Friday, 10 February 2017

Ealing Common for a start

The weather these days is not particularly pleasant: really cold and rainy. I don't think the first daffodils, snowdrops and crocuses are particularly happy about it. The daisy on the grass outside the house probably doesn't mind: it has a flower or two all year round. To tell you the truth, I am not very enthusiastic about the walk I planned for tomorrow. I'm still shaking off a bad flu that got me at the end of January and ruined my plans. However, if I wrap up well, I should be all right. After all, I will be doing what I love: taking people places, telling them stories, encouraging them to speak English and helping them to get more fluent. I am meeting them at the Ealing Common Station which I like for its looks. Wikipedia will tell you that: 'During 1930 and 1931, a new station building was constructed to replace the 1879 building. The new building, by Charles Holden in a style reminiscent of his designs for the 1926 Morden extension of the City and South London Railway (now part of the Northern line),[5] was constructed in Portland stone and features a tall heptagonal ticket hall with glazed screens to all sides. The new building opened on 1 March 1931 and is very similar to the reconstructed station at Hounslow West built at the same time, also by Heaps and Holden.' Once you've seen this building, you will have no difficulty recognising other stations designed by Charles Holden; and there are quite a few.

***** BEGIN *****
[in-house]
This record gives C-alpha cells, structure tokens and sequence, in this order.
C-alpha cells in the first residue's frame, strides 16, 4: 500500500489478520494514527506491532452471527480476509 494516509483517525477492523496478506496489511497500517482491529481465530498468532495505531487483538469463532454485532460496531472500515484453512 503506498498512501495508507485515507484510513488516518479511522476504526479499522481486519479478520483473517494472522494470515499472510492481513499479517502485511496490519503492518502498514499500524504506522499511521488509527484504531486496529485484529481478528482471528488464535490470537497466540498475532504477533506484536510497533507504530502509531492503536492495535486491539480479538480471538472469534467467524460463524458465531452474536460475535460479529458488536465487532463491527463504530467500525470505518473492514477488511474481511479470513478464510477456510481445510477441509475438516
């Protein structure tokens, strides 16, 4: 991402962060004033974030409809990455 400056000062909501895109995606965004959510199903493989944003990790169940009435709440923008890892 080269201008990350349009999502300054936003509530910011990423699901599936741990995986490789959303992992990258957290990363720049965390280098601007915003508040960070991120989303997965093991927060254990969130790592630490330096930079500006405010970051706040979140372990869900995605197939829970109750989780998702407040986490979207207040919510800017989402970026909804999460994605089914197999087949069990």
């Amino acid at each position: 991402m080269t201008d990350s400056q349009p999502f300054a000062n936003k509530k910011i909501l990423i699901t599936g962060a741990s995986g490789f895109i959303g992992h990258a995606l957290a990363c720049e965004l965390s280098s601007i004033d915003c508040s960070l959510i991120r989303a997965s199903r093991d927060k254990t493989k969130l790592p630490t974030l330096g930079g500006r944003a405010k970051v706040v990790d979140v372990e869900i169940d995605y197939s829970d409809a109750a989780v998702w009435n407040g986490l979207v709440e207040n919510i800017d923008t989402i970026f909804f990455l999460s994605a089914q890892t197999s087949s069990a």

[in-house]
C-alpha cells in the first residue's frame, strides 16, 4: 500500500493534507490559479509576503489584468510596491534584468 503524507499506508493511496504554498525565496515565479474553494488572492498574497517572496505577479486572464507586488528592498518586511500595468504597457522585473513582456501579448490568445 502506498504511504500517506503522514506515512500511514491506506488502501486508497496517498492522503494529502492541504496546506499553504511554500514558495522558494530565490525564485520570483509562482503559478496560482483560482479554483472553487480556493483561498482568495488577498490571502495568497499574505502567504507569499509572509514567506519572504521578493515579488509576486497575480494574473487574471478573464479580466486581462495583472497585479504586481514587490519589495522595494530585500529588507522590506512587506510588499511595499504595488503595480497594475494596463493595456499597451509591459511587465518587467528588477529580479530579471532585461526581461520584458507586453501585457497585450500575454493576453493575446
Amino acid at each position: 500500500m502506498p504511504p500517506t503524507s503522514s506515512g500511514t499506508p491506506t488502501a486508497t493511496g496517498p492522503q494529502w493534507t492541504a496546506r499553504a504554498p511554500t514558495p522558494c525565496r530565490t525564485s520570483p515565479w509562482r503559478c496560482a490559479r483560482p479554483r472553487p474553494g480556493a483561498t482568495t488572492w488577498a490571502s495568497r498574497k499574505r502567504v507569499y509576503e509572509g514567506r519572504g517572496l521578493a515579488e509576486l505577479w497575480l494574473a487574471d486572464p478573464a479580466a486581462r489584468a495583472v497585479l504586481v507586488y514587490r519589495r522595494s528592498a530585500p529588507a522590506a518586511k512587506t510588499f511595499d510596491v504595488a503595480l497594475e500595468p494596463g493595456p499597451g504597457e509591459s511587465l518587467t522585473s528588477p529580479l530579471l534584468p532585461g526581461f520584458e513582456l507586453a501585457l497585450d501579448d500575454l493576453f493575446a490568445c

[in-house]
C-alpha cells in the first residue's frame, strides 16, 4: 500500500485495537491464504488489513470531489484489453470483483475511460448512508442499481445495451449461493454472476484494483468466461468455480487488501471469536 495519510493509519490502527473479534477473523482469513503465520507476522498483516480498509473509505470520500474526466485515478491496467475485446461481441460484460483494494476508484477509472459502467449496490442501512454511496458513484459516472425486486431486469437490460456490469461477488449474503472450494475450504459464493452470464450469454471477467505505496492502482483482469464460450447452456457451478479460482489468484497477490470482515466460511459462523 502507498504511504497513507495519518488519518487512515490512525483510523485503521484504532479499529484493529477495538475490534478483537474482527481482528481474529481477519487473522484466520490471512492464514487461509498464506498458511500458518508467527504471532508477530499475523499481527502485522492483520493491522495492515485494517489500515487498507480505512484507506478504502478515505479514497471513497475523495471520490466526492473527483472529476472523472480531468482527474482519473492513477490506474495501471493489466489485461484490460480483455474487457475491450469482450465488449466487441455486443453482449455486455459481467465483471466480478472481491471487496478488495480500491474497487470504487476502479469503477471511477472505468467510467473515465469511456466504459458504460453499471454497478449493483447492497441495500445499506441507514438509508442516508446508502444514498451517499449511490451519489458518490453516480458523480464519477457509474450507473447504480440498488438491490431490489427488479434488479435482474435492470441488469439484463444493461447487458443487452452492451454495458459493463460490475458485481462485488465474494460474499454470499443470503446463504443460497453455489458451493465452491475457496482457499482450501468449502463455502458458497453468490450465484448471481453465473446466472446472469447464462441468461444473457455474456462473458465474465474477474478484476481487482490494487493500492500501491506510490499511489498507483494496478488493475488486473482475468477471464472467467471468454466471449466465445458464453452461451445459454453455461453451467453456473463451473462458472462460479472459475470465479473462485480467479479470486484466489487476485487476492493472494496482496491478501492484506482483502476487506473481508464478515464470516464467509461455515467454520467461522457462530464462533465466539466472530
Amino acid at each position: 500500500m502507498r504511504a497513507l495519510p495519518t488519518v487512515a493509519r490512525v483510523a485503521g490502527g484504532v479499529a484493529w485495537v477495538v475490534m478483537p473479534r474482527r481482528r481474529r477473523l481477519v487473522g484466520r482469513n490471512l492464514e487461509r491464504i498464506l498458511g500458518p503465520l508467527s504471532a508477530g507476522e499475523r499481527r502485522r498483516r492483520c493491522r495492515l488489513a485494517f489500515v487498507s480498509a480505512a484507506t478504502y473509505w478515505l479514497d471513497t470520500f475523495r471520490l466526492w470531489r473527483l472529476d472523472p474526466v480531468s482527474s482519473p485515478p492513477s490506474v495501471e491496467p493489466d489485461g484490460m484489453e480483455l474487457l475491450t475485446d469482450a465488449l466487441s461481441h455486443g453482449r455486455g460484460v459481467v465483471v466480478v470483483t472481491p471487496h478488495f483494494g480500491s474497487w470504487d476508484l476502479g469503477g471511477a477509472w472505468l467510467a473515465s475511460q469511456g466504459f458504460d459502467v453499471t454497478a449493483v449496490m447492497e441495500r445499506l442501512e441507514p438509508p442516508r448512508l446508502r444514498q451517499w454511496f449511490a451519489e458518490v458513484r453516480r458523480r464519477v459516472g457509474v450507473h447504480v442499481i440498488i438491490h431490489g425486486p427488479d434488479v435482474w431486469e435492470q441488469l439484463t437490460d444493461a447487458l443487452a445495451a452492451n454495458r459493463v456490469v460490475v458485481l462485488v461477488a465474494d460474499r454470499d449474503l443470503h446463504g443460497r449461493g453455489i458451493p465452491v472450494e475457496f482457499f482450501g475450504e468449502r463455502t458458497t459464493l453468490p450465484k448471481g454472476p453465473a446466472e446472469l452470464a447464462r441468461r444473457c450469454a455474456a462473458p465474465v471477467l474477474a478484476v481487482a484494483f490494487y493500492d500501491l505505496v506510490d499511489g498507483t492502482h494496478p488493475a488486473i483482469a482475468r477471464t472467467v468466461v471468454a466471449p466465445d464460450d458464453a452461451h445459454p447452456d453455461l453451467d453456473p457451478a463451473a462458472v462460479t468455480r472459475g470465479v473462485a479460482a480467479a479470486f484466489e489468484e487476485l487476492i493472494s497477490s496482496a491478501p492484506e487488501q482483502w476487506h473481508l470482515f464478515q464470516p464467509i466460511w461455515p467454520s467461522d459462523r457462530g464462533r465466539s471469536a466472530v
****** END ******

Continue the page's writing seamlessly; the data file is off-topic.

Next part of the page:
Tomorrow we are going to talk about some famous people who lived in the area and how Ealing has been changing through the centuries. We will talk about Henry Fielding whose books were bestsellers at the time, about the famous poet George Byron's ex-wife and their talented daughter who all lived in a house which name is preserved in the name of a street near our meeting point. We will walk along a small side street to look at the building which houses some Polish underground archives and cross the busy North Circular looking at the remains of the earthworks from the last war. Then we will see a church built to commemorate the only British Prime Minister to be assassinated at the Houses of Parliament and head towards the Ealing Shopping Centre looking at the houses that long ago replaced beautiful gardens which used to rival the ones in nearby Chiswick.

There will be plenty of time to practise your conversational English, make new friends and do a bit of networking. We will end our walk at The Ealing Central Library (W5 5JY) in time to join in the launching of a community event: The Story Continues.... @ Home in Ealing…. 2017!

So if you can make it tomorrow (11 February 2017), come and meet me at the station in Ealing Common at 11 am!:-)

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